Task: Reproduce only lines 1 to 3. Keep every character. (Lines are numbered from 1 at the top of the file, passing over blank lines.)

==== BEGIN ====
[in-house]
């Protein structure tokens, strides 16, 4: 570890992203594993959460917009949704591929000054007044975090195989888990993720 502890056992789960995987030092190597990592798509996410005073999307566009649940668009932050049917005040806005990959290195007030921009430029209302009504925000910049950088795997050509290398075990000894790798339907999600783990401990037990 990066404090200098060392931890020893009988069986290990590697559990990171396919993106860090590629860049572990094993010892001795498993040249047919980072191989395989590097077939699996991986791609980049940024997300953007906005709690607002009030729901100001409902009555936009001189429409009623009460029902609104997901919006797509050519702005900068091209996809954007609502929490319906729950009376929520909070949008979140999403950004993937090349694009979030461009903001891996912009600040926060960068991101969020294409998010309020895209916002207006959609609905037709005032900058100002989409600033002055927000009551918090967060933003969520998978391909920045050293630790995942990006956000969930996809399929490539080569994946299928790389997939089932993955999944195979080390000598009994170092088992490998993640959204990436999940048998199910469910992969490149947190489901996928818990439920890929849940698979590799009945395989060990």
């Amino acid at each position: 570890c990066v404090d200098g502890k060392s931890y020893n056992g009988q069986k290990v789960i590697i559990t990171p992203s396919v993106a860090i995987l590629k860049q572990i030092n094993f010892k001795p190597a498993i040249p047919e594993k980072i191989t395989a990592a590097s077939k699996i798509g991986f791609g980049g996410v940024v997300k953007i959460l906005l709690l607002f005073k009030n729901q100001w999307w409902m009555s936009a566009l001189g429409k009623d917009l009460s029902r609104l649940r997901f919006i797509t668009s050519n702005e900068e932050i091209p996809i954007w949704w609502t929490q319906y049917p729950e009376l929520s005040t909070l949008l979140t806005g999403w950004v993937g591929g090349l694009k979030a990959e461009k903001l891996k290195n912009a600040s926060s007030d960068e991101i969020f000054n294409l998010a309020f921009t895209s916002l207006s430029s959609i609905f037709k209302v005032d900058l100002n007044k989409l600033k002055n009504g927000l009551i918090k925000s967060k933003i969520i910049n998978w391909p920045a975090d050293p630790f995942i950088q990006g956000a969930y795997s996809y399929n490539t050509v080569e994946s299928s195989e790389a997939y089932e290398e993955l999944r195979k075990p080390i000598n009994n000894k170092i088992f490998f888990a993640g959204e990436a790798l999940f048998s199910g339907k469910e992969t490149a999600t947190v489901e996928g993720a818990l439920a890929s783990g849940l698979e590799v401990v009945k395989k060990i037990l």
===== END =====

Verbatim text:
[in-house]
């Protein structure tokens, strides 16, 4: 570890992203594993959460917009949704591929000054007044975090195989888990993720 502890056992789960995987030092190597990592798509996410005073999307566009649940668009932050049917005040806005990959290195007030921009430029209302009504925000910049950088795997050509290398075990000894790798339907999600783990401990037990 990066404090200098060392931890020893009988069986290990590697559990990171396919993106860090590629860049572990094993010892001795498993040249047919980072191989395989590097077939699996991986791609980049940024997300953007906005709690607002009030729901100001409902009555936009001189429409009623009460029902609104997901919006797509050519702005900068091209996809954007609502929490319906729950009376929520909070949008979140999403950004993937090349694009979030461009903001891996912009600040926060960068991101969020294409998010309020895209916002207006959609609905037709005032900058100002989409600033002055927000009551918090967060933003969520998978391909920045050293630790995942990006956000969930996809399929490539080569994946299928790389997939089932993955999944195979080390000598009994170092088992490998993640959204990436999940048998199910469910992969490149947190489901996928818990439920890929849940698979590799009945395989060990």
């Amino acid at each position: 570890c990066v404090d200098g502890k060392s931890y020893n056992g009988q069986k290990v789960i590697i559990t990171p992203s396919v993106a860090i995987l590629k860049q572990i030092n094993f010892k001795p190597a498993i040249p047919e594993k980072i191989t395989a990592a590097s077939k699996i798509g991986f791609g980049g996410v940024v997300k953007i959460l906005l709690l607002f005073k009030n729901q100001w999307w409902m009555s936009a566009l001189g429409k009623d917009l009460s029902r609104l649940r997901f919006i797509t668009s050519n702005e900068e932050i091209p996809i954007w949704w609502t929490q319906y049917p729950e009376l929520s005040t909070l949008l979140t806005g999403w950004v993937g591929g090349l694009k979030a990959e461009k903001l891996k290195n912009a600040s926060s007030d960068e991101i969020f000054n294409l998010a309020f921009t895209s916002l207006s430029s959609i609905f037709k209302v005032d900058l100002n007044k989409l600033k002055n009504g927000l009551i918090k925000s967060k933003i969520i910049n998978w391909p920045a975090d050293p630790f995942i950088q990006g956000a969930y795997s996809y399929n490539t050509v080569e994946s299928s195989e790389a997939y089932e290398e993955l999944r195979k075990p080390i000598n009994n000894k170092i088992f490998f888990a993640g959204e990436a790798l999940f048998s199910g339907k469910e992969t490149a999600t947190v489901e996928g993720a818990l439920a890929s783990g849940l698979e590799v401990v009945k395989k060990i037990l």